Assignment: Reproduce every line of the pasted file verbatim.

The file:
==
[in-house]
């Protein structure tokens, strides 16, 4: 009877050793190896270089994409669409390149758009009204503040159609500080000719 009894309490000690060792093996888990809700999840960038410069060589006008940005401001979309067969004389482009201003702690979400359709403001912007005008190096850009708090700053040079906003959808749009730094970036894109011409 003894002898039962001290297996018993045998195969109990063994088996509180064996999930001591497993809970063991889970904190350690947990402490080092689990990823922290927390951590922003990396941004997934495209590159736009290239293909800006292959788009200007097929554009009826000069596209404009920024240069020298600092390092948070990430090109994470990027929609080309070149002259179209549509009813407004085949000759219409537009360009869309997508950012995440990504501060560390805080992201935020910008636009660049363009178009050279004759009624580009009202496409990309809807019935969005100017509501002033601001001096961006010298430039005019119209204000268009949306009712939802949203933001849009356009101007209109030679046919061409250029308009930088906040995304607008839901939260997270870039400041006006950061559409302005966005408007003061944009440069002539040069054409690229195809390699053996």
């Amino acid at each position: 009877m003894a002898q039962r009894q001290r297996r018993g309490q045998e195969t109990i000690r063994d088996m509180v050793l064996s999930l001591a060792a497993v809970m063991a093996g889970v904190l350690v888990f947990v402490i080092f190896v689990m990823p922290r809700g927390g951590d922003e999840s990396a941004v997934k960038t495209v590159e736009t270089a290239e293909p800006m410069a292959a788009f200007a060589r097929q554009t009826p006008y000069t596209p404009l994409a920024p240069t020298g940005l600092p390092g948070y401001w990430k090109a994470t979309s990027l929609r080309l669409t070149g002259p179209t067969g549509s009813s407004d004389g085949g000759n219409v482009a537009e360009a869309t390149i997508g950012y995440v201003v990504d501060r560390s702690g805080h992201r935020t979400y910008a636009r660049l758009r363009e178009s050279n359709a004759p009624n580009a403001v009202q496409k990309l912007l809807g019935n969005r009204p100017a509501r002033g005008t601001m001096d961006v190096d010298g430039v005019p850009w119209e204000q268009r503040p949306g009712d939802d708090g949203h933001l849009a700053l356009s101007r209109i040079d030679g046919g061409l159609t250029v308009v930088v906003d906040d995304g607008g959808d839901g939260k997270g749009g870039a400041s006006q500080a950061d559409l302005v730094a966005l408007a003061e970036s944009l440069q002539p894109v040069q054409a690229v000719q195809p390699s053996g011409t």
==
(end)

[in-house]
């Protein structure tokens, strides 16, 4: 009877050793190896270089994409669409390149758009009204503040159609500080000719 009894309490000690060792093996888990809700999840960038410069060589006008940005401001979309067969004389482009201003702690979400359709403001912007005008190096850009708090700053040079906003959808749009730094970036894109011409 003894002898039962001290297996018993045998195969109990063994088996509180064996999930001591497993809970063991889970904190350690947990402490080092689990990823922290927390951590922003990396941004997934495209590159736009290239293909800006292959788009200007097929554009009826000069596209404009920024240069020298600092390092948070990430090109994470990027929609080309070149002259179209549509009813407004085949000759219409537009360009869309997508950012995440990504501060560390805080992201935020910008636009660049363009178009050279004759009624580009009202496409990309809807019935969005100017509501002033601001001096961006010298430039005019119209204000268009949306009712939802949203933001849009356009101007209109030679046919061409250029308009930088906040995304607008839901939260997270870039400041006006950061559409302005966005408007003061944009440069002539040069054409690229195809390699053996």
């Amino acid at each position: 009877m003894a002898q039962r009894q001290r297996r018993g309490q045998e195969t109990i000690r063994d088996m509180v050793l064996s999930l001591a060792a497993v809970m063991a093996g889970v904190l350690v888990f947990v402490i080092f190896v689990m990823p922290r809700g927390g951590d922003e999840s990396a941004v997934k960038t495209v590159e736009t270089a290239e293909p800006m410069a292959a788009f200007a060589r097929q554009t009826p006008y000069t596209p404009l994409a920024p240069t020298g940005l600092p390092g948070y401001w990430k090109a994470t979309s990027l929609r080309l669409t070149g002259p179209t067969g549509s009813s407004d004389g085949g000759n219409v482009a537009e360009a869309t390149i997508g950012y995440v201003v990504d501060r560390s702690g805080h992201r935020t979400y910008a636009r660049l758009r363009e178009s050279n359709a004759p009624n580009a403001v009202q496409k990309l912007l809807g019935n969005r009204p100017a509501r002033g005008t601001m001096d961006v190096d010298g430039v005019p850009w119209e204000q268009r503040p949306g009712d939802d708090g949203h933001l849009a700053l356009s101007r209109i040079d030679g046919g061409l159609t250029v308009v930088v906003d906040d995304g607008g959808d839901g939260k997270g749009g870039a400041s006006q500080a950061d559409l302005v730094a966005l408007a003061e970036s944009l440069q002539p894109v040069q054409a690229v000719q195809p390699s053996g011409t």